At this point you may choose to say something about the meaning of the ritual circle such as, "The circle has no beginning or ending, but rather spins in an unending balance" or "This is a time beyond time in a place beyond place where Dreamworld and the waking world meet." This and many phrases said aloud during group ritual are often followed by "So mote it be" which is said in unison by the group. Whenever I add "So mote it be" after this that is what I am intending.
III. Invite the Elements (Call the Quarters)
Once again it is most common to start in the East, but not mandatory. You might even change where you start depending on the season. Stand facing the direction you are calling. Some people hold their hands out, some hold the symbol chosen to represent that quarter or light a candle that represents it.
Calling the quarters can be as simple as, "Welcome East, Element of Air, Direction of New Beginnings. So mote it be." It can get more complex form here by adding things like, "We ask that you be present at this circle and aid in the manifestation of our prayers (or spells, or wishes)." You could also add more description of the element that is appropriate for the season or your own personal beliefs. In addition you could add deities or animal spirits that are associated with that element. So it could easily become as complex as this, "All Hail the Watchtower of the East, Element of Air, Direction of New Beginnings, gentle breezes and far seeing, Associated with the Eagle Butterfly and all air spirits. We ask that you be present at this circle and aid in the manifestation of our prayers. Merry meet, merry part and merry meet again. So mote it be."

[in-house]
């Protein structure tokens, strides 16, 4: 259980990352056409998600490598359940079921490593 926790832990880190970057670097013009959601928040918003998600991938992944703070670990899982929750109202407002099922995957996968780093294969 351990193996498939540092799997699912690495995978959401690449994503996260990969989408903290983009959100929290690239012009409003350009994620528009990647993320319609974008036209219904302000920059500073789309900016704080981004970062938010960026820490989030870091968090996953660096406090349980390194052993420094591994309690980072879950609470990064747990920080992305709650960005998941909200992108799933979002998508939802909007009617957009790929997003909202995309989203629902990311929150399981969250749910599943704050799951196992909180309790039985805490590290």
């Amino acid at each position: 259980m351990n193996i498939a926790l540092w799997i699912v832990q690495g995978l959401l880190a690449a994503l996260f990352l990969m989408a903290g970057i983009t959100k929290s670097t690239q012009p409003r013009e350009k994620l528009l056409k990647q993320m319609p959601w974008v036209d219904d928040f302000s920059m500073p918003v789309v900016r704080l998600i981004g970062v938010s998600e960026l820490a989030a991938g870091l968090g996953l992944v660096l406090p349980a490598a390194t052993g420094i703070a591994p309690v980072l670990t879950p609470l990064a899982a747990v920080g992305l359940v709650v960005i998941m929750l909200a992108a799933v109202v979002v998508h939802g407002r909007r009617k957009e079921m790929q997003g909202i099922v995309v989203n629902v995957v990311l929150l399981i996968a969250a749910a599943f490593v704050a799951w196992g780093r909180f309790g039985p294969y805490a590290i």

Repeat a greeting made specifically for each direction.